It is time for Barack Obama to stop playing politics and start being a commander-in-chief. America faces some tough sledding in Iraq. ISIS will not just capture a little territory and then be satisfied, nor are they going to give in to what they see as idle threats from a president who thinks wars can be won by talking. Further, ISIS will not be defeated by Iraqi troops. Iraqi troops remind me of the South Vietnamese troops in that long ago war. The minute things get hot, they got gone. Nor will ISIS leaders be charmed, frightened, or intimidated by the on-going bluster of America’s golfer-in-chief. The only way to get rid of ISIS is to destroy the organization and everyone in it from the ground up and the top down—simultaneously. Every gardener knows something Obama has yet to learn: you cannot just spray a little poison on weeds, you have to rip them up by the roots and burn them or they will just keep coming back. It is the same with ISIS.
The president cannot eliminate this threat to western civilization using nothing but surgical airstrikes. But therein is the rub. Barack Obama is trying to have his cake and eat it too in Iraq. For political reasons, he wants to appear strong to a disenchanted American public that views him as weak, disengaged, and ineffective; a public that is poised to take its anger out on Democratic candidates in November. On the other hand, the president does not want to do what will have to be done if ISIS is going to be destroyed; send in ground troops in overwhelming strength. In fact, he has made it clear he will not do this; thereby also making it clear to the leaders of ISIS that he is unwilling to do what is necessary to eliminate their organization. If Barack Obama had even a scintilla of military knowledge and if he was a real commander-in-chief instead of a perpetual politician, he would keep what he is willing to do to himself, thereby keeping our enemy guessing.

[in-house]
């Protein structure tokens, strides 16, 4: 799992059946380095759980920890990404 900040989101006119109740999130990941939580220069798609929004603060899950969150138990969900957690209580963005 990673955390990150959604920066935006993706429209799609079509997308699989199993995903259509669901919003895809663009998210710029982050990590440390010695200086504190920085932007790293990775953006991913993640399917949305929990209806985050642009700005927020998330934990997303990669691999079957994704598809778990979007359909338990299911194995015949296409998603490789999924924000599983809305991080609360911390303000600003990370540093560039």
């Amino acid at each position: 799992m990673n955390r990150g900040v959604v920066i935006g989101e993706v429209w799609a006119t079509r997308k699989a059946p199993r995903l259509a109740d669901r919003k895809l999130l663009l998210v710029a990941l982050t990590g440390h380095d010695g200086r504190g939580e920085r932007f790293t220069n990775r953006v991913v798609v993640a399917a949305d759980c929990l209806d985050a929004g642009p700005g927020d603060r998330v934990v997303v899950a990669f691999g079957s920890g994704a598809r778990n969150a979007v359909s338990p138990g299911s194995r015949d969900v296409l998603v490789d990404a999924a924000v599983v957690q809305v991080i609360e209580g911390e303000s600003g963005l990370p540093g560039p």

Barack Obama is unwilling to put all of the resources of the United States military behind a concerted effort to crush this terrorist organization with overwhelming strength and power. Instead he apologetically inserts a few military personnel here and there—refusing to admit they have a combat mission—as if they were sent to Iraq to hand out parking tickets. All this minimalist approach is going to do is get the few American military personnel sent to Iraq killed. How would you like to be an American special-ops soldier sent to Iraq knowing that the only thing covering your back is a handful of Iraqi Defense Forces soldiers; the same ones we see surrendering in droves to ISIS on the news every night? Ask a Viet Nam veteran how it was to have the South Vietnamese Army covering his back in that war.
It is times like these when it would be good to have a commander-in-chief who had served in the military prior to becoming president. Barring that, it would be nice to have a commander-in-chief who has at least read a book or two about military operations. Barring that, it would be nice to have a commander-in-chief who was willing to have people on his staff with military experience, people he would listen to. Barring that, it would be nice to have a president who even cared about military matters. With Barack Obama, America has none of these things. Instead we have the reincarnation of Lyndon Johnson—a president interested only in domestic matters who must get engaged in a war he rather ignore and who, as a result, bases his decisions about the war on political rather than military concerns.
If President Obama had ever read a book or two on military operations, here are some things he might have learned that could guide him in making better decisions about how best to destroy ISIS: